about brand..

Discussion in 'HO Scale Model Trains' started by newbietrain, Sep 7, 2008.

  1. newbietrain

    newbietrain New Member

    hi trainsim out there..
    im a newbie from indonesia... :wave:

    im want to start to buy a miniatures train..
    im really really dont know about this hobby,, but i think i love it..

    i have some question for u : :?:

    i want to buy ROCO HO GP40 starter pack set for the beginning,,
    my question is :
    1.ROCO is a good brand or not ?? can u tell me the other brand, but not too expensive ??

    2. if i buy a roco brand, and i want to expand it, can i mix the track and the train with another brand ?? like marklin, or bachmann, or etc..

    3. whats different of HO AC and HO DC ??

    i hope u can help me to tell me everything about it..

    im sorry if my languages is bad.. hehehe..

  2. green_elite_cab

    green_elite_cab Keep It Moving!

    I dont know to much about the Roco GP40. I'm sure its fine though. the best altnerative in my opinion is an Athearn GP40. Maybe atlas if you want alittle bit of a nicer model.

    Marklin track won't work, because its AC. bachmann track is probably DC.

    HO AC and HO DC run with two different types of electricity. most american models run on DC (marklin makes a few that run on AC, but not reallly enough to justify going AC if you want to model North American railroading).

    You can't put DC locomotives on AC power because they wont work, and they will short out. they are incompatible.
  3. newbietrain

    newbietrain New Member

    ok i see it..

    so if they work in same system like DC and DC, but they are not same brand, it can be run ??

    i buy roco HO DC train, and put it in HO DC bachman track, it can be work ?? is it match ??..
  4. green_elite_cab

    green_elite_cab Keep It Moving!

    Yep! DC powered trains need DC powered tracks. all of these brands are compatible. all DC requires is two rails that are of the opposite polarity.
  5. nachoman

    nachoman Guest

    I think the atlas gP-40s from the late 1970s to early 1980s were made by Roco. After that, I think Con-Cor picked up the line for awhile, still made by Roco. I am very out-of-touch with the current HO dieses availabble - so I am not sure whether the current Roco locomotives are the same design.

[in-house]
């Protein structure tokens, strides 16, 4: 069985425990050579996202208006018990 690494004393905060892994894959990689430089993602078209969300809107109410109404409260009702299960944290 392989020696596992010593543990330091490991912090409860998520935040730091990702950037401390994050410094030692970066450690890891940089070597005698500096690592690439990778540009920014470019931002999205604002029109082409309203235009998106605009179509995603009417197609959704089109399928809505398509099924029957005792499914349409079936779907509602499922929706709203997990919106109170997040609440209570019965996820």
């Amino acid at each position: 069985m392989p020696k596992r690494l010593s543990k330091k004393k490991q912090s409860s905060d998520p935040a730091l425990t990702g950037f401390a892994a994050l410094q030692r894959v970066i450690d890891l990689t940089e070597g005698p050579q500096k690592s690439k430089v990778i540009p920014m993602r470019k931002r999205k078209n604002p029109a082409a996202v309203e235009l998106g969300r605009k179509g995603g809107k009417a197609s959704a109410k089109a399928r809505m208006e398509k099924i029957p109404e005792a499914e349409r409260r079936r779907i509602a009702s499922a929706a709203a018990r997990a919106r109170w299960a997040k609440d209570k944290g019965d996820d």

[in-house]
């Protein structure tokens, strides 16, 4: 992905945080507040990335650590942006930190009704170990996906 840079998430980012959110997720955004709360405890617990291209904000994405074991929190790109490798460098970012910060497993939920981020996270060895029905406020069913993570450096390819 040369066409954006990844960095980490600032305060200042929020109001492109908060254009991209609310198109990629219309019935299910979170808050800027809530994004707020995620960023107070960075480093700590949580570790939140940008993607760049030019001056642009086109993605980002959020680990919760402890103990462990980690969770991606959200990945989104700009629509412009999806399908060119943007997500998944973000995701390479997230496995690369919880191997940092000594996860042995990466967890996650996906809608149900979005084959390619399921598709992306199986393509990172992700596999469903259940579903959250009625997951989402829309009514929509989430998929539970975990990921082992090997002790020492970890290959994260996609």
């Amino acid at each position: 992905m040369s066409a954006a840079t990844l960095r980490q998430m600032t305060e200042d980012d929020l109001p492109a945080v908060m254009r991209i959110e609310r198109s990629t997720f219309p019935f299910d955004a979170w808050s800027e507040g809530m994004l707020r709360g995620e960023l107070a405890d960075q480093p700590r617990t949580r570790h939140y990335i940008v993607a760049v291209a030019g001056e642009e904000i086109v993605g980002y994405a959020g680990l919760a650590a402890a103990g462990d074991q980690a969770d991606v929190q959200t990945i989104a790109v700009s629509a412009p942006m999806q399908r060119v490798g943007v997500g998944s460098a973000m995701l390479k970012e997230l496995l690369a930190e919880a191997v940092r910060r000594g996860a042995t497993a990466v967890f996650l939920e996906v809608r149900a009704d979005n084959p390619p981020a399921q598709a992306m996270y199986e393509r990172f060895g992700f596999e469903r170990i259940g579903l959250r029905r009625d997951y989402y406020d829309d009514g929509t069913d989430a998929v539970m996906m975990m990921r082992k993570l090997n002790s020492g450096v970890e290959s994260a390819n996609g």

The older Atlas locomotives were top-of-the-line in the late 1970s-early 1980s.

  6. 60103

    60103 Pooh Bah

    Marklin is by itself as it's AC and uses 3-rail track.
    Everything else in HO is compatible -- runs on the same track with the same power. There may be differences with couplings but this can be overcome.
    There is also a control system called DCC (Digital Command Control). This requires a chip in the locomotive and some come already fitted. Generally with the chips will cost more.
    Most tracks will work together but the ones that have roadbed (are raised) such as EZ Track and PowerLok have their own style ends and don't join together.
  7. newbietrain

    newbietrain New Member

    so, you prefer atlas rather than roco ??
  8. newbietrain

    newbietrain New Member

    what is coupling ??

    if the train dont have the DCC i must buy it separately and put it self in that train ?? how much it is ??

    what brand almost have build in chip ??

    "Most tracks will work together but the ones that have roadbed (are raised) such as EZ Track and PowerLok have their own style ends and don't join together".. i dont undertand ?? can u explain more ??
  9. newbietrain

    newbietrain New Member

  10. nachoman

    nachoman Guest

    The photo of the Roco GP-40 looks like the same loco once offered by atlas and con-cor. I don't know if the internals have changed, but back then it was a good engine. As far as I know, current atlas releases are made by someone else. I don't own one of their recent releases, nor do I model the diesel era, so I really can't comment on which one I like better.

  11. Russ Bellinis

    Russ Bellinis Active Member

    I went to both of your links. The first one was not in English, so I didn't understand everything, but it listed the set as a "Rocco Digital Starter Set." I think that probably means that it is a dcc set with all of the necessary equipment to set it up and run with digital command control. The only question I would have is whether that means that the locomotive is ready to run on dcc if you have the necessary dcc components to operate on dcc or if the train set includes a complete dcc set of components.

    The second link is to a catalog, and I could not figure out what train set you were looking at from that catalog. I don't have any direct experience with Rocco products, but I think they are a quality product. I don't think Atlas has ever offered a substandard locomotive, so if they used Rocco to build their models, they would have been top quality.
  12. 60103

    60103 Pooh Bah

    I don't use DCC so I can't advise about it. But we did model railroading for over 70 years without it. DC still works.
    The coupling (or coupler) is the device that joins 2 cars together. I you buy a train set all the couplings will be the same, but a different train set (different manufacturer) might have a different coupling. North American trains usually have one of 2 types, so you won't be far out. They can be changed to match.
    Train set track used to always be sections that were just rail and ties. Then they started to add raised bits to represent the ballast (the stones that the track is set in), but for some reason (patents?) each manufacturer decided that they should fit together differently at the ends. The systems I mentioned have devices to locks the track sections together but not the same devices. (It's like plugging in devices to your computer.)

Share This Page